By Eriq Gardner, The Hollywood Reporter
In his legendary career, R&B singer Smokey Robinson was known for his silky voice and songs like “My Girl,” “You’ve Really Got a Hold on Me” and “The Way You Do the Things You Do.” Now, though, America’s poet laureate of love is involved in a dispute with his ex-wife Claudette Robinson that could create precedent for those in the music business whose devotion didn’t last through the ages.
It’s not often that copyright law and family law intermix, but such is the case in a dispute that involves a no-longer obscure provision of the 1976 Copyright Act.
Like many musicians, Robinson is now attempting to exploit the law’s termination protocol to reclaim rights to his works. Congress enacted this termination provision as it extended the term of copyright with the intention to give artists who had handed their rights over without much bargaining power another chance to enjoy the fruits of early career stage labors. Since enactment, artists such as Bob Dylan, Tom Waits and Tom Petty have filed termination notices. Robinson has too, but upon hearing from his ex-wife, he filed a lawsuit in March seeking declaratory relief that he wouldn’t have to share reclaimed rights.
On Friday, Claudette Robinson filed counterclaims, alleging not only is she entitled to 50 percent of his compositions, but that her ex-husband has breached fiduciary duty, committed constructive fraud and anticipatorily breached the terms of a 1989 stipulated judgment made three years after their divorce.
The Robinsons were married for 27 years between 1957 and 1986. They had two children together. They sang together as part of The Miracles, but Claudette says that in 1964, she stopped touring to be able to take care of the kids.
Now, the question arises whether recaptured copyrights should be defined as community property or separate property under California family law.
According to Smokey’s lawyers, the ex-wife isn’t entitled to the music, and her notice to the contrary, could “jeopardize” his ability to secure new agreements exploiting his newly recovered rights.
“The 1976 Copyright Act expressly provides that these ‘recaptured’ copyrights belong to the author alone,” wrote Fox Rothschild attorney John Mason in the March lawsuit. “Moreover, the 1976 Copyright Act precludes any transfer of those copyrights before the terminations themselves are effective. Thus, any transfer of such rights to any third party, whether [Claudette Robinson] or a music publisher, was barred by the 1976 Copyright Act, and is therefore null and void.”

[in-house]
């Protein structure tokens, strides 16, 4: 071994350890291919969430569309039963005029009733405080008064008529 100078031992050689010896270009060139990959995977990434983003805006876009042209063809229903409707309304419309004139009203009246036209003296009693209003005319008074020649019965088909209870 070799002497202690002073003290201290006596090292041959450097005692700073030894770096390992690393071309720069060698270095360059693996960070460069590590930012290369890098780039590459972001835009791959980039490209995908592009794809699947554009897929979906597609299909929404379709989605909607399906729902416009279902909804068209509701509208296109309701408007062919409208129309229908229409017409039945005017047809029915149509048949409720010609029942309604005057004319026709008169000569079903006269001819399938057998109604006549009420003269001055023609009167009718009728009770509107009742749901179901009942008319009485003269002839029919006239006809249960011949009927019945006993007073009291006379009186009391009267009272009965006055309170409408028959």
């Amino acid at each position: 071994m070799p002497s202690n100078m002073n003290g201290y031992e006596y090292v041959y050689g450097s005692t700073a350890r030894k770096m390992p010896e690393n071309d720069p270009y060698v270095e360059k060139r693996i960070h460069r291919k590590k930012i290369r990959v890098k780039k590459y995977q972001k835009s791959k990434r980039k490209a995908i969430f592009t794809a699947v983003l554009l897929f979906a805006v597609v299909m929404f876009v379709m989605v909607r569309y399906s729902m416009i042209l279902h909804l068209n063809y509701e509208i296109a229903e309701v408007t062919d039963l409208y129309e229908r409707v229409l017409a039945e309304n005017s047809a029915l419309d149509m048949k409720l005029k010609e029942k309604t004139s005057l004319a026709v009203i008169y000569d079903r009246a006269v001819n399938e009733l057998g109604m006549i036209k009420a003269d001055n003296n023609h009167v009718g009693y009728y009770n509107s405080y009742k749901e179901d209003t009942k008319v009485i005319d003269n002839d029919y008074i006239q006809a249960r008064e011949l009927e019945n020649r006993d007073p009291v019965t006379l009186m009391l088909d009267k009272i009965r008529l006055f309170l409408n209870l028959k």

Obviously, attorneys for Claudette Robinson see things differently, saying that the famous singer’s copyright “gambit” adds up to an attempt to get around the divorce agreement and hog additional royalties on songs that were created when the two were married. “Congress did not intend for or authorize the exercise of termination rights by authors against third parties to result in a windfall taking of copyright and state law interests from their former spouses,” writes Katten Muchin attorney Zia Modabber in the counterclaims filed last week.
As part of the stipulated judgment, Smokey Robinson was given the right to administer and exploit his songs, but also promised he would “not maliciously or willfully take any action with a view of damaging” his ex-wife’s interest.
As a result, it’s alleged that the singer has breached his fiduciary duty by “willfully taking steps to usurp Ms. Robinson’s valuable rights.”
What’s more, Claudette Robinson alleges that her ex-husband committed fraud and misrepresentation by failing to disclose his property during the divorce. She says that he didn’t even identify such rights as his separate property. The counterclaim follows, “If Mr. Robinson’s asserted rights are true, Mr. Robinson gained an unfair advantage over Ms. Robinson by his concealment of the full scope of his termination rights, recapture rights, and/or rights to sole ownership of the Community Musical Compositions.”
Somewhere out there, other musicians are either filing termination notices or getting divorces. Although the Robinsons are the first to go to a federal court over this novel issue, they certainly won’t be the only ones contending with it.